Photos and Video from the Hearing Available HERE
Washington, D.C. — Colorado U.S. Senator Michael Bennet championed his legislation to dramatically expand Tribal access to clean water during a U.S. Senate Indian Affairs Committee hearing. In his remarks, Bennet called on the federal government to live up to its responsibility to care for the needs of Tribal communities, including to ensure they have access to clean drinking water. Ute Mountain Ute Tribe Chairman Manuel Heart testified in support of the legislation during the hearing.
“When the federal government established reservations for Native American Tribes, it promised a permanent and livable homeland for those it had displaced from their ancestral lands. When access to clean and safe water – a human right – is being denied, this promise clearly has been betrayed. This promise clearly has been denied,” said Bennet during the hearing. “With this bill, we have an opportunity to ensure more Native communities have access to clean water the same way every senator does and every senator’s family does.”
Currently, the lack of access to clean drinking water is a significant barrier for many Native American communities. The Tribal Access to Clean Water Act would increase funding through the Indian Health Service, the U.S. Department of Agriculture, and the U.S. Bureau of Reclamation to support water infrastructure projects in Tribal communities and help provide clean water to the large number of Native American households that currently lack access.
“Access to clean water is a basic human right. It is essential for people to live with dignity and foundational for human health, growing economies, and a basic level of existence for communities. It is unacceptable that in the 21st Century, many Native Americans must travel for miles to collect water that is safe for drinking and everyday use. An estimated 48% of households on Indian reservations do not have access to reliable water sources, clean drinking water, or adequate sanitation,” said Heart.
Bennet introduced this bill in 2021 and 2023, and successfully fought to include funding for the U.S. Environmental Protection Agency to improve Tribal access to clean water in the Bipartisan Infrastructure Law.
Bennet’s full remarks as delivered are available below.
Today, only half of households on Native American reservations have clean water or adequate sanitation, and I know the Chairman knows these issues well. Tribal households are nearly 20 times more likely than white households to lack indoor plumbing.
Chairman Heart has told me that it is customary in the White Mesa community to bring bottled water as a greeting gift because water contamination remains a profound challenge. And Mr. Chair, the status quo is completely unacceptable to me, and it should be unacceptable to every member of the United States Senate.
No family in this country should have to raise their children without clean water. No member of a Tribe should have to accept circumstances none of us would accept for our own family. And this hardship is particularly egregious because it is a direct consequence of the federal government's failure to honor promises and treaties made to Tribes across this land.
I think that if any of us faced the challenges that the Tribal leaders are facing and that their membership is facing today, when it comes to clean water for their families and for their kids, none of us would stay here in Washington, D.C.. We would all go home to make sure that clean water was being provided. And that is why this leadership is here today.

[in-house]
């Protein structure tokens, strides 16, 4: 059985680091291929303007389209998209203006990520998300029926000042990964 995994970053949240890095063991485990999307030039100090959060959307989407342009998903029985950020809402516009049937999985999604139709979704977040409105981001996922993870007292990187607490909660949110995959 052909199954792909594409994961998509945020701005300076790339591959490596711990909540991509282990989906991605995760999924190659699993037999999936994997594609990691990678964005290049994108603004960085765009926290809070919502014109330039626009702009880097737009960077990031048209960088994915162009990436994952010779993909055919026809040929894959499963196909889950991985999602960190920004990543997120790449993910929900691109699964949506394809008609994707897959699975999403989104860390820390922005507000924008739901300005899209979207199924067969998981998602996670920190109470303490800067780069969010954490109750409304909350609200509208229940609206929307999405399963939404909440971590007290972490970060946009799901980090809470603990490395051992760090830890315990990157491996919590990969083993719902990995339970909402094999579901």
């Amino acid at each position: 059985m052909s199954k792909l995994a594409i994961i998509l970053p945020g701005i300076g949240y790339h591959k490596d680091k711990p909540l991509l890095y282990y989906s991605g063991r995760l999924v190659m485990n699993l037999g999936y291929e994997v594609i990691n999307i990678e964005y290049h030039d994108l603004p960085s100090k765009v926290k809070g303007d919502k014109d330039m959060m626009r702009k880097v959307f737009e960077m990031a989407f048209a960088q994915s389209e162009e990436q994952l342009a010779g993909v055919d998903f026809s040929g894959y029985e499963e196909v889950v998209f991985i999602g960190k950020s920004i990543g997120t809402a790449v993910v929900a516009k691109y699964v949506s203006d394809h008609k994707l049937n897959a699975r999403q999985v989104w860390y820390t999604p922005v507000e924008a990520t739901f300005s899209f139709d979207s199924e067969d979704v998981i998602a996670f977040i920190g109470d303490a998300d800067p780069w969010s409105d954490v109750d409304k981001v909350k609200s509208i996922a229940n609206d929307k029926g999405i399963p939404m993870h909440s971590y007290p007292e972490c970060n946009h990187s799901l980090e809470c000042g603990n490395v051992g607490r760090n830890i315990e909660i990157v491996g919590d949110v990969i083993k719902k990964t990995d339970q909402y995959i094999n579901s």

A few years ago, we took steps to secure clean water for tribes in the Bipartisan Infrastructure Law, including by providing Indian Health Service with $3.5 billion for their sanitation deficiency list and the Bureau of Reclamation with $1 billion for rural water supply projects.
But the Ute Mountain Ute Tribe and other Tribes have struggled to access this funding because their projects require planning and other pre-construction work before being considered ‘shovel ready’ by the government.
The Tribal Access to Clean Water Act addresses these challenges by authorizing critical technical assistance at the Indian Health Service, the Department of Agriculture, Bureau of Reclamation for Tribes to receive support for project planning and design, and take full advantage of bipartisan law funding.
This bill would help the Ute Mountain Ute Tribe replace 15 miles of 30-year-old iron waterlines which service the growing Towaoc community but regularly break. This bill is broadly supported across native communities, and I have brought letters of support from more than 20 members of the Clean Water for All Coalition, including the Navajo Nation, National Congress of American Indians, Vessel, and DigDeep.
And I’d ask unanimous consent that we enter these into the record.
Mr. Chair, thank you. And just to close, when the federal government established reservations for Native American Tribes, it promised a permanent and livable homeland for those it had displaced from their ancestral lands.
When access to clean and safe water – a human right – is being denied, this promise clearly has been betrayed. This promise clearly has been denied.
With this bill, we have an opportunity to ensure more Native communities have access to clean water the same way every senator does and every senator’s family does.
And I welcome the Committee’s feedback on how to improve this legislation so we can ensure Native Hawaiians, and Alaska Natives, and Tribes across this country can access Bipartisan Infrastructure Law funds to guarantee reliable access to clean water.And I hope that once you’ve had the opportunity to look at this bill, it will earn a strong, bipartisan vote.